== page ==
Note: Since focusing may be difficult or impossible at small apertures due to image darkening on the screen, first open the lens to full aperture to focus. Then determine the correct exposure by the stop-down method.
Special Lens-Focusing Screen Combinations
Because the light-transmitting properties of some focusing screens differ from those of ordinary screens, certain lens screen combinations require exposure correction to compensate for the influence of the screen. Compensating marks from -2 to +1/2 are engraved around the ASA film speed dial. With the Photomic FTN meter, exposure compensation is automatic at all aperture settings when the proper mark on the ASA scale index ring is set opposite the film speed dial. If exposure correction is required, line up the proper marking opposite the number corresponding to the film speed. When no exposure correction is required, the ASA rating for the film m use should appear opposite the red triangular index.
* Important: For complete Special Lens-Focusing Screen exposure correction/combination working with older * Nikkors, consider download a copy (448k) of the .pdf file/chart extracted from the operation manual of the FTN prism/Finder. (As this is only possible to detail the info in pdf and HTML version is NOT provided even in the FTN manual at the main page, secondly, I doubt very much there are as many users still using these older Nikkors on a FTN, neveretheless, I still provided the page as an archive - should you need them).
Repro-Copying For originals such as photographs which have tonal gradations, exposure is determined in the usual way. In the case of originals having strong contrast and no gradation, such as documents or line drawings, measure the brightness of the white portion of the original (if the original is predominantly black, a sheet of white paper may be substituted) after decreasing the film speed by four marks. Or open up the lens about 1-1/3 stops.
Slide Copying For originals with continuous tonal gradations, determine exposure in the usual way by the stop-down method. To copy slides with letters or figures on a transparent background, decrease the film speed four marks, or open up the lens about 1-1/3 stops. In the case of transparent
figures or letters on a dark background, either increase the film speed five marks or stop down the lens about 1-2/3 stops.
Fisheye-Nikkor Auto 8mm f/2.8 Because of its wide picture angle (180°), the Fisheye-Nikkor is susceptible to inflated exposure readings due to direct sunlight. To compensate, open up the lens two stops. Important: The above are only approximate guidelines. Exact exposure determination is extremely difficult, especially with reversal color films. Therefore, it is advisable to make several different exposures for each subject to be sure of getting one that is correct.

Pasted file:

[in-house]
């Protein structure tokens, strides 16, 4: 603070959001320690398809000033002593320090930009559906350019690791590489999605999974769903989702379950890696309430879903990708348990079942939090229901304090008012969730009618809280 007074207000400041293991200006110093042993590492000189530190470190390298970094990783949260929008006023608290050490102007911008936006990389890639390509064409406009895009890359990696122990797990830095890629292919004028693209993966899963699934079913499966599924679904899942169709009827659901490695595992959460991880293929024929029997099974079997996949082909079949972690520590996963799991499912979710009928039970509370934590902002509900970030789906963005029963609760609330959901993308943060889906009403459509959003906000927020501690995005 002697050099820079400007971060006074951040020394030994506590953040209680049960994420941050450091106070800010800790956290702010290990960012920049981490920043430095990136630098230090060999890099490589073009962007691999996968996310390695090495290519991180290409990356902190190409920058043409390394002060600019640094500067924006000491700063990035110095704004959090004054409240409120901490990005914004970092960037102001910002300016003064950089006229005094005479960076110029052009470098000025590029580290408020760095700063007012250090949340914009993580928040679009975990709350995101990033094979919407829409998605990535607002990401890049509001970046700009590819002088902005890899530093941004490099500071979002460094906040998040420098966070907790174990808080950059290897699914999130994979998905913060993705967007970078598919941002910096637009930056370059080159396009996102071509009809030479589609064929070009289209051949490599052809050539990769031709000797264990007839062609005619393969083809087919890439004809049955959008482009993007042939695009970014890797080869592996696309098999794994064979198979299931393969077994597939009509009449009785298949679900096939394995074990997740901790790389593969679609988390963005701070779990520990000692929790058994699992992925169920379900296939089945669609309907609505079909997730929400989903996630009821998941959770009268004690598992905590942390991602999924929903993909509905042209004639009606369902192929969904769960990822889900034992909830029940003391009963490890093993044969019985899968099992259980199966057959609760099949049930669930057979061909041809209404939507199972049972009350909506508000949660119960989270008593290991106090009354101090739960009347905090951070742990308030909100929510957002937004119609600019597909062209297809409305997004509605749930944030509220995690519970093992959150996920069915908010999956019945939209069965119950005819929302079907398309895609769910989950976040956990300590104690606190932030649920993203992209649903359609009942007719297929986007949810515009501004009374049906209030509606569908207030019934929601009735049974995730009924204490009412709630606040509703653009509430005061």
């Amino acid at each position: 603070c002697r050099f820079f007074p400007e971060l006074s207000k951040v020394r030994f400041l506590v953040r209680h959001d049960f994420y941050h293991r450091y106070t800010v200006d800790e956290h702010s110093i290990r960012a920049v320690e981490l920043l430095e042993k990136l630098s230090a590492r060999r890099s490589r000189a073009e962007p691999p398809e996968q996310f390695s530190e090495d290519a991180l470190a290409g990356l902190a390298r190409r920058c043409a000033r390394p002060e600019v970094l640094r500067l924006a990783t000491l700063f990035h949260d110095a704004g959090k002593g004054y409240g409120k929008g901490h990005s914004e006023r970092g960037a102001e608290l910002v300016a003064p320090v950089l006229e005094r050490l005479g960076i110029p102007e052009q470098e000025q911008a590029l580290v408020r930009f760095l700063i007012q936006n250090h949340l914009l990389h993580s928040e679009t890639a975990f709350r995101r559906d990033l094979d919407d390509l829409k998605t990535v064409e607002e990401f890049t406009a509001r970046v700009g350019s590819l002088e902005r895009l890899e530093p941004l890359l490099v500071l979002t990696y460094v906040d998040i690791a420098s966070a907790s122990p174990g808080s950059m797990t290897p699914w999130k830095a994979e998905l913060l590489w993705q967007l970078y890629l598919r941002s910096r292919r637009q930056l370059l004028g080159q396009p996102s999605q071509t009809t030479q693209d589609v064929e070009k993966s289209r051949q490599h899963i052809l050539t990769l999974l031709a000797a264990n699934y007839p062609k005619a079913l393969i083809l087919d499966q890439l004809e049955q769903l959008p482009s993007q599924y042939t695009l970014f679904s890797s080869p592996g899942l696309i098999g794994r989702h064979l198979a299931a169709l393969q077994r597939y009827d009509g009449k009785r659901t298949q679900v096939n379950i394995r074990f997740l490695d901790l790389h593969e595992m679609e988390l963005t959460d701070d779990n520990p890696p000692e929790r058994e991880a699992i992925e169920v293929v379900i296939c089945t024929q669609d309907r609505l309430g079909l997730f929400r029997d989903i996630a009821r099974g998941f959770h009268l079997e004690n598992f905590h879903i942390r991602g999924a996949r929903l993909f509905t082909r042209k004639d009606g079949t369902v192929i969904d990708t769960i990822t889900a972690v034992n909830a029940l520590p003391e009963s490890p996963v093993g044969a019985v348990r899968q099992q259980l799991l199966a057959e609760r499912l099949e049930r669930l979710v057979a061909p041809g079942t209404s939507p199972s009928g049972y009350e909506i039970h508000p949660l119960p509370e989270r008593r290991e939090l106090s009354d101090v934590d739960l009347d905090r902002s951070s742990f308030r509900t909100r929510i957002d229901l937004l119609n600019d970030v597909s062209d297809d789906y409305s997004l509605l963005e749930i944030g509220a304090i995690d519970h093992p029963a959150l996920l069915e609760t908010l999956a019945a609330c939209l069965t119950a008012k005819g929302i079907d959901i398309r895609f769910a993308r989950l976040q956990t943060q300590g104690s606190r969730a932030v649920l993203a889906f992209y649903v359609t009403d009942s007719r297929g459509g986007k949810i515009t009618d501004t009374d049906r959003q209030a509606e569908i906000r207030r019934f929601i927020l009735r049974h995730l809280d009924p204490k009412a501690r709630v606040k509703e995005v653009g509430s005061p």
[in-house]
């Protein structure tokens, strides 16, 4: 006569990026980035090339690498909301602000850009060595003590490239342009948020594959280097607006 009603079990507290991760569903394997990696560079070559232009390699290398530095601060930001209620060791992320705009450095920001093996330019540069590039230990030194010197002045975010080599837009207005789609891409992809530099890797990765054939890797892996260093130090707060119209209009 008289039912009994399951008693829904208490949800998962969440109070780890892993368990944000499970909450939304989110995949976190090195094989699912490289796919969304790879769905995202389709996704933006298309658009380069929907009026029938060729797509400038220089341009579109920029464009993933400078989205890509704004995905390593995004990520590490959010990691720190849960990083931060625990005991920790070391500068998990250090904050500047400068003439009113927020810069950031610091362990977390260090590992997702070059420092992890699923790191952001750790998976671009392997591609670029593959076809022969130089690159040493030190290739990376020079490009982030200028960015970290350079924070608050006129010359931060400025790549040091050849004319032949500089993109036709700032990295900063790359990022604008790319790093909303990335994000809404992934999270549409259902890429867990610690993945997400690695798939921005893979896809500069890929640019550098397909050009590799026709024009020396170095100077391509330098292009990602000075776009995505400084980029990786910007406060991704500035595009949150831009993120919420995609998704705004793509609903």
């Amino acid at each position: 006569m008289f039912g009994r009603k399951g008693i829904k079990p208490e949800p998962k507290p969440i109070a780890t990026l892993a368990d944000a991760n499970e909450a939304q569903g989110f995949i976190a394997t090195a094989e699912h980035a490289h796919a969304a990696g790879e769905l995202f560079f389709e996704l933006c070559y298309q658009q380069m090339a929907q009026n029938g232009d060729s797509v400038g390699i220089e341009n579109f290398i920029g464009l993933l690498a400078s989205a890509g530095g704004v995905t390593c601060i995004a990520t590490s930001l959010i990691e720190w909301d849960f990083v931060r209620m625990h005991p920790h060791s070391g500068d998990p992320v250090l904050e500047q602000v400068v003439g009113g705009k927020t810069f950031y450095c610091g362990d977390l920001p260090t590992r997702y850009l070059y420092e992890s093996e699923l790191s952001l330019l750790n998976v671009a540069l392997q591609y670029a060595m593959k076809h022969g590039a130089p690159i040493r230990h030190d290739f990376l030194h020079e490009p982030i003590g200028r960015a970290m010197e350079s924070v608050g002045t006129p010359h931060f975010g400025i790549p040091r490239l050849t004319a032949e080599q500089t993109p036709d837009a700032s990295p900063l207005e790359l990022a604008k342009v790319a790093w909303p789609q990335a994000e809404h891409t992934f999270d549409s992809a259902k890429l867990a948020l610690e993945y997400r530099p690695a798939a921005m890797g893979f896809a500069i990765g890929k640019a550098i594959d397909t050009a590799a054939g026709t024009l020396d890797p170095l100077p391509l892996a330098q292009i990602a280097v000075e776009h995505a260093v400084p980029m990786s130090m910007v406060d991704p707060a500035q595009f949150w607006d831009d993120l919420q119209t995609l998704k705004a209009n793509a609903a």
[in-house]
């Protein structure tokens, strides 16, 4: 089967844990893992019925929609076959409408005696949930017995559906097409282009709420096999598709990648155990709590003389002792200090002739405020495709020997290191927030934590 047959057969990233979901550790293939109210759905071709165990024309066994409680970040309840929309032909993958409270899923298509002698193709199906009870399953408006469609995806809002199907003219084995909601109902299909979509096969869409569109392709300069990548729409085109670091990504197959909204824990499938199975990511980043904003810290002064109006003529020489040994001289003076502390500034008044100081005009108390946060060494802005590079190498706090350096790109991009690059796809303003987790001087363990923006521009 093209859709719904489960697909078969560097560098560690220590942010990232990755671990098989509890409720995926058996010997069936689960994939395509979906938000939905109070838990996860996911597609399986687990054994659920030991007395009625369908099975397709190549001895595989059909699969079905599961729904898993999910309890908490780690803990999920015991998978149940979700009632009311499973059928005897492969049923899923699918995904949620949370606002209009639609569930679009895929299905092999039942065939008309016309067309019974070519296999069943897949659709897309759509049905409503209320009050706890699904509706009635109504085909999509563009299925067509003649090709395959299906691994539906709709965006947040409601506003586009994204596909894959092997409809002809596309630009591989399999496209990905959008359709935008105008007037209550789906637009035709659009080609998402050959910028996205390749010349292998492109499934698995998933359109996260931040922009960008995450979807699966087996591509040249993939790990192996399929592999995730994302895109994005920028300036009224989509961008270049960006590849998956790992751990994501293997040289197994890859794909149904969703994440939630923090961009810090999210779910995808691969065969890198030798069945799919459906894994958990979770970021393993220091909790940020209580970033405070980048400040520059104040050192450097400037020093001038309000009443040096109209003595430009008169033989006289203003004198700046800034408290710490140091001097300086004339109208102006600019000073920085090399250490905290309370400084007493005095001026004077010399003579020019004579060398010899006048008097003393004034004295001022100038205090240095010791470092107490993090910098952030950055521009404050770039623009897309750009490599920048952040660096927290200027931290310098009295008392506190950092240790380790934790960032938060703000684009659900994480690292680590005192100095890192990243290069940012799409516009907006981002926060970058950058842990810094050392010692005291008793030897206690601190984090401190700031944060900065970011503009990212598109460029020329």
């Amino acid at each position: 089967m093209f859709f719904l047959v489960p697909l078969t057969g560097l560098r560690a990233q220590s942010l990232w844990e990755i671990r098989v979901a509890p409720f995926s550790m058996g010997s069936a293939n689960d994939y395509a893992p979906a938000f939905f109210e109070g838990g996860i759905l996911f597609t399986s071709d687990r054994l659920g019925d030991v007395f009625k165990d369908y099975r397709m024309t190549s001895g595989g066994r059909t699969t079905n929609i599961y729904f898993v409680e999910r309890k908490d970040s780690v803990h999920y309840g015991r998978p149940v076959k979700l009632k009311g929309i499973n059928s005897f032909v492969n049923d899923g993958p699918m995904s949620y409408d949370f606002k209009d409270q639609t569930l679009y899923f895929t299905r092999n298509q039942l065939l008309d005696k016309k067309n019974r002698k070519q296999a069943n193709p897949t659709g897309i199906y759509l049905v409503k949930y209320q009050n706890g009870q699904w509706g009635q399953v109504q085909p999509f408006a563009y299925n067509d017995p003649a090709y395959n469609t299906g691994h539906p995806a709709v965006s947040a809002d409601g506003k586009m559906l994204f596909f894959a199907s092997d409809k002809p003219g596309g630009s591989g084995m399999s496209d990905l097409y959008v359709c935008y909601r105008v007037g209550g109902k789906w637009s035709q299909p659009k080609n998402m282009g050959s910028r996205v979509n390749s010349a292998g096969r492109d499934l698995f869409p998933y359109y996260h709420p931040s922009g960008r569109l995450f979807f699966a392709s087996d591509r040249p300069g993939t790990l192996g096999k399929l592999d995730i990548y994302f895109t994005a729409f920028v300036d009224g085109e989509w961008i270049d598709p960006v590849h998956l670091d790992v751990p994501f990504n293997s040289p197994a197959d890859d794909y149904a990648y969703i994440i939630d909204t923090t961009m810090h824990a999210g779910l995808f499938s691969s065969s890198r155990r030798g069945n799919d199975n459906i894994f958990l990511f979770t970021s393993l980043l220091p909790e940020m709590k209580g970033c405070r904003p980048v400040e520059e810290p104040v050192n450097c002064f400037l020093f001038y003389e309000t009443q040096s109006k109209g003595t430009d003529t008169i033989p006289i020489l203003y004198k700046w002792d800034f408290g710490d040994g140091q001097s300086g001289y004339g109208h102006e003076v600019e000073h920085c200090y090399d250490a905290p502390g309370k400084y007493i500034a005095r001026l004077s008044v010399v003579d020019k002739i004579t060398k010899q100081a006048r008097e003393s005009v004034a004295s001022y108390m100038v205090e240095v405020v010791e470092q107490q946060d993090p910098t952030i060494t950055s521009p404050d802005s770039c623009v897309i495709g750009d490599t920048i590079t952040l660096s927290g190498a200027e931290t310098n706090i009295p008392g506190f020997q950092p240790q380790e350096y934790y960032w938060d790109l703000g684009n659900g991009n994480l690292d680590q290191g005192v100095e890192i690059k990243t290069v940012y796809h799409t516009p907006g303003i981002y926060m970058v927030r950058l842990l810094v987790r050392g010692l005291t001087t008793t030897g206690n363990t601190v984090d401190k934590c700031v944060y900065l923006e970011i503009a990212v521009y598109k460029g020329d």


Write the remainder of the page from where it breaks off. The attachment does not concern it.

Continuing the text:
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The FTN section is my little contribution to Michael Liu's Nikon F site.
Main Reference map in HTML & PDF:
Body with FTN Finder | FTN finder | camera body |
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The Eyes of Nikon:-
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Fisheye-Nikkor Lenses - Circular | Full Frame | Ultrawides Lenses - 13mm15mm18mm20mm | Wideangle Lenses - 24mm28mm35mm |
Standard Lenses - 45mm 50mm 58mm | Telephoto Lenses - 85mm105mm135mm180mm & 200mm |
Super-Telephoto Lenses - 300mm 400mm 500mm 600mm 800mm 1200mm |
Special Application lenses:
Micro-Nikkor Lenses - 50mm~55mm -60mm 85mm -105mm 200mm Micro-Zoom 70-180mm
Perspective Control (PC) - 28mm 35mm PC-Micro 85mm
Dedicated Lenses for Nikon F3AF: AF 80mm f/2.8 | AF 200mm f/3.5 EDIF
Depth of Field Control (DC): 105mm 135mm
Medical Nikkor: 120mm 200mm
Reflex-Nikkor Lenses - 500mm 1000mm 2000mm
Others: Noct Nikkor | OP-Nikkor | UV Nikkor 55mm 105mm | Focusing Units | Bellows-Nikkor 105mm 135mm
Nikon Series E Lenses: 28mm35mm50mm100mm135mm | E-Series Zoom lenses: 36~72mm75~150mm70~210mm
MF Zoom-Nikkor Lenses: 25~50mm | 28~45mm | 28~50mm | 28~85mm | 35~70mm | 36~72mm E | 35~85mm | 35~105mm | 35~135mm |
35~200mm | 43~86mm | 50~135mm | 50~300mm | 70~210mm E | 75~150mm E | 80~200mm | 85~250mm |
100~300mm | 180~600mm | 200~400mm | 200~600mm | 360~1200mm | 1200~1700mm
Tele-Converters: TC-1 | TC-2 | TC-200 | TC-201 | TC-300 | TC-301 | TC-14 | TC-14A | TC-14B | TC-14C | TC-14E | TC-16 | TC-16A | TC-20E
Nikon F | Nikon F2 | Nikon F3 | Nikon F4 | Nikon F5 | Nikon F6 | Nikkormat / Nikomat |
Nikon FM | Nikon FE/ FA | Nikon EM/FG/FG20 | Nikon Digital SLRs | Nikon - Other models
MIR Supports for Photographic Community: Various Message Boards/Community Forums
Nikon F-series| Nikon F2-series| Nikon F3-series| Nikon F4-series| Nikon F5-series|Nikkormat/Nikomat-series
Nikon FM-series|Nikon FE-series|Nikon FA|Nikon Digital SLR series|Various Nikon Models|Nikkor Optic -shared
Others:- Free Trade Zone - Photography| Free Trade Zone - Business Community |Free To Zouk - Photographic Community
Apple's Mac Public Community Message Board | Windows based PC & Apple/Mac Public Community Trade Exchange Centre
Recommended links to understand more technical details related to the Nikkor F-mount and production Serial Number:
http://rick_oleson.tripod.com/index-153.html by: my friend, Rick Oleson
http://www.zi.ku.dk/personal/lhhansen/photo/fmount.htm by: Hansen, Lars Holst
Modern Classic SLRs Series :
Copyright © 1998. Michael C. Liu ®
Site rearranged by: leofoo ®. Credit: Hiura Shinsaku® from Nikomat Club of Japan for feeding some useful inputs on the introductory page. The great 3D logo by Kiasu; Ted Wengelaar®, Holland for his continuous flow of input of early Nikon bodies. Stephen Gandy's Cameraquest; Marc Vorgers from Holland for his additinal images on Nikon F Apollo; Hayao Tanabe corrected my Red Dot and Early F assertions. Gray Levett, Grays of Westminster publishes an excellent monthly historical look at Nikon products, from where I learned about the high-speed F's. Made with a PowerMac, broadcast with a Redhat Linux powered server.